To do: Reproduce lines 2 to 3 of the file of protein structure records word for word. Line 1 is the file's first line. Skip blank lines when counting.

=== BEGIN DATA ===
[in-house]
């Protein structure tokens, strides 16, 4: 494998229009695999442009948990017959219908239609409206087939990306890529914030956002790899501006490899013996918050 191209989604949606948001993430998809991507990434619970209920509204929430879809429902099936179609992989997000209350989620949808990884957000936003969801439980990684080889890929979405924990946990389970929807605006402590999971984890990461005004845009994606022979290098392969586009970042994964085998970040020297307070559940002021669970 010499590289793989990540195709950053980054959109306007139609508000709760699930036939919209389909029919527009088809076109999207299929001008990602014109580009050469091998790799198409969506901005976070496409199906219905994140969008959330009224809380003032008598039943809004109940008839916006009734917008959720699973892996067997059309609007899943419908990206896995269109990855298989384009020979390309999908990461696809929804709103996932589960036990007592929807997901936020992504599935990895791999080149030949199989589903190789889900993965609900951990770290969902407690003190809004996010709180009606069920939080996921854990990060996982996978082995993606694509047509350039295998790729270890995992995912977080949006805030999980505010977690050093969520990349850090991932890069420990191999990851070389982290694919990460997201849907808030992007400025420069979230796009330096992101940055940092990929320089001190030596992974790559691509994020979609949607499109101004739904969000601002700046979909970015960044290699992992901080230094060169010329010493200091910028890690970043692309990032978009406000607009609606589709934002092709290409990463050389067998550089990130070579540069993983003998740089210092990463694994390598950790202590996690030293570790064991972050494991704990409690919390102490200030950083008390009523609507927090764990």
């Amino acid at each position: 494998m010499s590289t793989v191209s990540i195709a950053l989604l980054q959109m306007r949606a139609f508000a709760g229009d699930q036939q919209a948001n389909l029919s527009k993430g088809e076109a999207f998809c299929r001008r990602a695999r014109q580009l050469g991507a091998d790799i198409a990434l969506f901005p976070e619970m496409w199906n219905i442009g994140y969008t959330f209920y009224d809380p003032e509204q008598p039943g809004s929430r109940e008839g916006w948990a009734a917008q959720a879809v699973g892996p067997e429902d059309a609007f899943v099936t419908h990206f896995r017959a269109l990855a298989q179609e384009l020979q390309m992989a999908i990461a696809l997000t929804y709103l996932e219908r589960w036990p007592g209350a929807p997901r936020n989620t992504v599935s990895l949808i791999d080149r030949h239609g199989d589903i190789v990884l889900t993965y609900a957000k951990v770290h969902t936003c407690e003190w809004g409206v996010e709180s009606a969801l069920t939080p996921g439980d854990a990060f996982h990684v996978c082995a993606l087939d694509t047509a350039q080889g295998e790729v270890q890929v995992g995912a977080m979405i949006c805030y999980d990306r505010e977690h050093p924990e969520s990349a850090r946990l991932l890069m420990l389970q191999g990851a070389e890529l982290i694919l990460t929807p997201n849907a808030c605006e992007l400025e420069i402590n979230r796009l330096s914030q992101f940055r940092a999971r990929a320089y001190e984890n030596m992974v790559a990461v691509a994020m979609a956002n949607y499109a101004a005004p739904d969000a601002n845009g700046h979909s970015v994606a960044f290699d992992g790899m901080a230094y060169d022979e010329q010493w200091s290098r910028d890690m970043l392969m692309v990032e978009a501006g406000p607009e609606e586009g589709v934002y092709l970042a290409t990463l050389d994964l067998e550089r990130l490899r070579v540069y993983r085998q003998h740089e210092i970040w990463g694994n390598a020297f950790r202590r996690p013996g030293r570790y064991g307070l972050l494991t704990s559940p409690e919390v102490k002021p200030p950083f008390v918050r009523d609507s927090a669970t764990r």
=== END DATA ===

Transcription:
């Protein structure tokens, strides 16, 4: 494998229009695999442009948990017959219908239609409206087939990306890529914030956002790899501006490899013996918050 191209989604949606948001993430998809991507990434619970209920509204929430879809429902099936179609992989997000209350989620949808990884957000936003969801439980990684080889890929979405924990946990389970929807605006402590999971984890990461005004845009994606022979290098392969586009970042994964085998970040020297307070559940002021669970 010499590289793989990540195709950053980054959109306007139609508000709760699930036939919209389909029919527009088809076109999207299929001008990602014109580009050469091998790799198409969506901005976070496409199906219905994140969008959330009224809380003032008598039943809004109940008839916006009734917008959720699973892996067997059309609007899943419908990206896995269109990855298989384009020979390309999908990461696809929804709103996932589960036990007592929807997901936020992504599935990895791999080149030949199989589903190789889900993965609900951990770290969902407690003190809004996010709180009606069920939080996921854990990060996982996978082995993606694509047509350039295998790729270890995992995912977080949006805030999980505010977690050093969520990349850090991932890069420990191999990851070389982290694919990460997201849907808030992007400025420069979230796009330096992101940055940092990929320089001190030596992974790559691509994020979609949607499109101004739904969000601002700046979909970015960044290699992992901080230094060169010329010493200091910028890690970043692309990032978009406000607009609606589709934002092709290409990463050389067998550089990130070579540069993983003998740089210092990463694994390598950790202590996690030293570790064991972050494991704990409690919390102490200030950083008390009523609507927090764990």
């Amino acid at each position: 494998m010499s590289t793989v191209s990540i195709a950053l989604l980054q959109m306007r949606a139609f508000a709760g229009d699930q036939q919209a948001n389909l029919s527009k993430g088809e076109a999207f998809c299929r001008r990602a695999r014109q580009l050469g991507a091998d790799i198409a990434l969506f901005p976070e619970m496409w199906n219905i442009g994140y969008t959330f209920y009224d809380p003032e509204q008598p039943g809004s929430r109940e008839g916006w948990a009734a917008q959720a879809v699973g892996p067997e429902d059309a609007f899943v099936t419908h990206f896995r017959a269109l990855a298989q179609e384009l020979q390309m992989a999908i990461a696809l997000t929804y709103l996932e219908r589960w036990p007592g209350a929807p997901r936020n989620t992504v599935s990895l949808i791999d080149r030949h239609g199989d589903i190789v990884l889900t993965y609900a957000k951990v770290h969902t936003c407690e003190w809004g409206v996010e709180s009606a969801l069920t939080p996921g439980d854990a990060f996982h990684v996978c082995a993606l087939d694509t047509a350039q080889g295998e790729v270890q890929v995992g995912a977080m979405i949006c805030y999980d990306r505010e977690h050093p924990e969520s990349a850090r946990l991932l890069m420990l389970q191999g990851a070389e890529l982290i694919l990460t929807p997201n849907a808030c605006e992007l400025e420069i402590n979230r796009l330096s914030q992101f940055r940092a999971r990929a320089y001190e984890n030596m992974v790559a990461v691509a994020m979609a956002n949607y499109a101004a005004p739904d969000a601002n845009g700046h979909s970015v994606a960044f290699d992992g790899m901080a230094y060169d022979e010329q010493w200091s290098r910028d890690m970043l392969m692309v990032e978009a501006g406000p607009e609606e586009g589709v934002y092709l970042a290409t990463l050389d994964l067998e550089r990130l490899r070579v540069y993983r085998q003998h740089e210092i970040w990463g694994n390598a020297f950790r202590r996690p013996g030293r570790y064991g307070l972050l494991t704990s559940p409690e919390v102490k002021p200030p950083f008390v918050r009523d609507s927090a669970t764990r």